Public and political discussion of climate change in global north countries, including Germany, has tended to focus narrowly on a few sectors, particularly transport and energy generation. Yet agriculture, and food systems more generally, are major contributors to greenhouse gas emissions, as well as to biodiversity loss and the loss of carbon captured in land due to land use changes. In Germany, the agriculture sector is responsible for 7.4% of greenhouse gas emissions - 13.4% if the emissions from agricultural use of soils are included - and the agriculture and food sector as a whole, including production, marketing and preparation of food is responsible for as much as 25% to 33% of German emissions. Clearly, the agriculture sector must play a vital role in reaching German emissions targets.
German agriculture is implicated not only in climate change mitigation efforts - it also requires extensive work to reach climate change adaptation targets. Agriculture in Germany is increasing vulnerable to the effects of climate change. In 2020, the sector experienced a third consecutive year of drought, with much lower than usual rains in the summer months. Crop yields fell for a third consecutive year in some regions. Agriculture is also a major contributor to elevated nitrate loads in water bodies, as well as the loss of soil organic matter which further threatens biological diversity. Finally, as the Covid-19 pandemic underlined, there are intimate connections between public health, animal health, and the health of the planet, both with reference to the animal-human transmission of disease, and infection between humans in crowded working conditions associated with the food industry.
Clearly, in order to reach both climate mitigation and adaptation targets, agriculture in Germany must achieve significant transformation and ambitious reform, backed up with political will and underpinned by rigorous research aimed at realising synergies between the different dimensions outlined above. The starting point of such an agenda should be an integrated land management perspective, as argued in a new report by a number of leading researchers in the German agricultural sector.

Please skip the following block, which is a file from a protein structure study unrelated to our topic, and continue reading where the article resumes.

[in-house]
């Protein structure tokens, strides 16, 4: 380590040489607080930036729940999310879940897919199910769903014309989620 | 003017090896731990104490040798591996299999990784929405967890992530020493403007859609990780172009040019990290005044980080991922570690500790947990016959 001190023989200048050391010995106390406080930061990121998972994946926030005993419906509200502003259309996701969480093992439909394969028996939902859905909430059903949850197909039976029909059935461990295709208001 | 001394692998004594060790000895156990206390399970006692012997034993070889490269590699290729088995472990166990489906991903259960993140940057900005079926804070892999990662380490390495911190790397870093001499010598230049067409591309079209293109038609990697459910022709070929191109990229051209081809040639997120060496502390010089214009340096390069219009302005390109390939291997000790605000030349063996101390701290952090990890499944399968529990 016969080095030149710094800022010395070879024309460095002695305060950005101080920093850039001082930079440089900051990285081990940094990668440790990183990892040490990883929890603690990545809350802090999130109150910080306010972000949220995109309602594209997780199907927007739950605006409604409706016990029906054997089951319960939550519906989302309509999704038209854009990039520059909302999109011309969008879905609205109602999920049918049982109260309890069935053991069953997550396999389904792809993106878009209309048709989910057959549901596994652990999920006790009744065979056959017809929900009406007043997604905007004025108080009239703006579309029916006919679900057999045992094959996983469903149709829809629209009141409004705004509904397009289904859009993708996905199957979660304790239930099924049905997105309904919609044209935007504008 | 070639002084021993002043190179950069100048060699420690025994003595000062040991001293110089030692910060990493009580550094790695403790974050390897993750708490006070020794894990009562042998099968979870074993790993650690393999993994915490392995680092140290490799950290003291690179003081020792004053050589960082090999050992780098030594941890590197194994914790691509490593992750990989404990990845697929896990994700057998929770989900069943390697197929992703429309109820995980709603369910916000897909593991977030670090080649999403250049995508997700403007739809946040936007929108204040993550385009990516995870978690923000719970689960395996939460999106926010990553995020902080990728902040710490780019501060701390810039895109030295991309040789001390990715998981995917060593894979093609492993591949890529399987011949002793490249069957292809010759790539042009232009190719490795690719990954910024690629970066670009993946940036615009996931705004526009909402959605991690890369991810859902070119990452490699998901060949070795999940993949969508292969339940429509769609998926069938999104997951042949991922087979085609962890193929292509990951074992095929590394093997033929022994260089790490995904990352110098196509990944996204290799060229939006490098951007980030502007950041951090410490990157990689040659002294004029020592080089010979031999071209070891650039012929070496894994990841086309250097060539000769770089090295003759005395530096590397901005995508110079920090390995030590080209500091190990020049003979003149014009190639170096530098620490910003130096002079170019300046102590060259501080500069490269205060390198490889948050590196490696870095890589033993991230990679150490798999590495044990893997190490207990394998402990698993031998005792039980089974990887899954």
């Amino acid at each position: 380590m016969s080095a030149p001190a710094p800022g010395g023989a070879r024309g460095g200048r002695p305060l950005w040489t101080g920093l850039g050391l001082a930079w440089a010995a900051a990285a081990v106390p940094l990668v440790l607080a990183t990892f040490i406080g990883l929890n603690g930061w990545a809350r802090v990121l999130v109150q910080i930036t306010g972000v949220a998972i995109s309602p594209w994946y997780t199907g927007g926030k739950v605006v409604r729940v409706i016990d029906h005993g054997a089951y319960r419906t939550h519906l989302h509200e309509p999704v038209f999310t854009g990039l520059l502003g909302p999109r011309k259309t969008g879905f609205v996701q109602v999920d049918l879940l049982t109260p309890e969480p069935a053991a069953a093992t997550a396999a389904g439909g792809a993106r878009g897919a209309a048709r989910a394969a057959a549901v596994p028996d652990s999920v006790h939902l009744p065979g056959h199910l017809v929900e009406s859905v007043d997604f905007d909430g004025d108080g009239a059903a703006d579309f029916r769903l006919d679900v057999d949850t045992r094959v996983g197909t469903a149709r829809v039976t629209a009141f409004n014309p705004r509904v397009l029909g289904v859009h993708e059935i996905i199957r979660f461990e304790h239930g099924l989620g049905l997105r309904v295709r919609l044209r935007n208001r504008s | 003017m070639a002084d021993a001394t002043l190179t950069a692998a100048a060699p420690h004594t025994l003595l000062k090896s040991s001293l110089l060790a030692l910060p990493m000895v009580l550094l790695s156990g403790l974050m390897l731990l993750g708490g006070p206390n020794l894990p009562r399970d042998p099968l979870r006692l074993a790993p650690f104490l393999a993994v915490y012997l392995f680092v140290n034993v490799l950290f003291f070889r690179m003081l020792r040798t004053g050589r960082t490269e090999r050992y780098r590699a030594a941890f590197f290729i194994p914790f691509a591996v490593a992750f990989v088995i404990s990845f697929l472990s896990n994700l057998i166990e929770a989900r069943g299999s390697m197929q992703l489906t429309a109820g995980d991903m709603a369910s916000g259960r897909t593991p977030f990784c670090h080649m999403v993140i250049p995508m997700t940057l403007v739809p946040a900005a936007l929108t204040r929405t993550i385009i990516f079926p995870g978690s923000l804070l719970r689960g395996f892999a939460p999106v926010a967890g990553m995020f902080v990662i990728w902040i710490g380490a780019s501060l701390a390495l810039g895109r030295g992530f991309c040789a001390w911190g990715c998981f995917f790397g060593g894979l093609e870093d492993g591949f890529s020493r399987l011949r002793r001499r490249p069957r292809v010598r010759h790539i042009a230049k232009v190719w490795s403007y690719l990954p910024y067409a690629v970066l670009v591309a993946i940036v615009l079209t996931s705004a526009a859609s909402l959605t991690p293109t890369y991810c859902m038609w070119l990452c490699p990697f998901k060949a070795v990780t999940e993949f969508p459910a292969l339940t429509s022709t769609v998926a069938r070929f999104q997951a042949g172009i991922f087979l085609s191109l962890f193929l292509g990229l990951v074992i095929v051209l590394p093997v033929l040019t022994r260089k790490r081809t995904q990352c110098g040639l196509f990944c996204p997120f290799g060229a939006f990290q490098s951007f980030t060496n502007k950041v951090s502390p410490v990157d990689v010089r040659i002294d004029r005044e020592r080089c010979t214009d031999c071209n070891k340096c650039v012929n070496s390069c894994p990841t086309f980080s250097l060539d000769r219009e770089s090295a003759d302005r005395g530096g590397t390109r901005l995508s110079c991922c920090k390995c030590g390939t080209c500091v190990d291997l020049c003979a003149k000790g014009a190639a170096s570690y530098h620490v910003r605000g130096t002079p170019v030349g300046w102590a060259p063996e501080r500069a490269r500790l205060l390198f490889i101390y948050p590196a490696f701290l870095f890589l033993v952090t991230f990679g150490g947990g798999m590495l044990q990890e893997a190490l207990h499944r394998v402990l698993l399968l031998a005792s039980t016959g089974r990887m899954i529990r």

The report lays out several elements of a national research strategy aimed at transforming the German agricultural sector towards greater climate resilience. The paper begins by outlining a set of principles that should underpin the design of research studies for climate-resilient agriculture. It then outlines the importance of understanding transformation processes and indicates how science can be informed by these insights, including from political economy perspectives, to pursue transformative agricultural science studies. The authors then set out a number of specific areas for research in both mitigation and adaptation, including restoration of peatlands, changing consumption and production of animal protein products, reduction of nitrogen emissions in agriculture, plant breeding for diversity, and agroforestry.
Setting all of these discussions into their political context, including by reflecting on incentives and subsidies, the paper argues for developing a comprehensive research agenda for climate resilient agriculture in Germany as part of an interdisciplinary and inter-sectoral project for national mitigation and adaptation.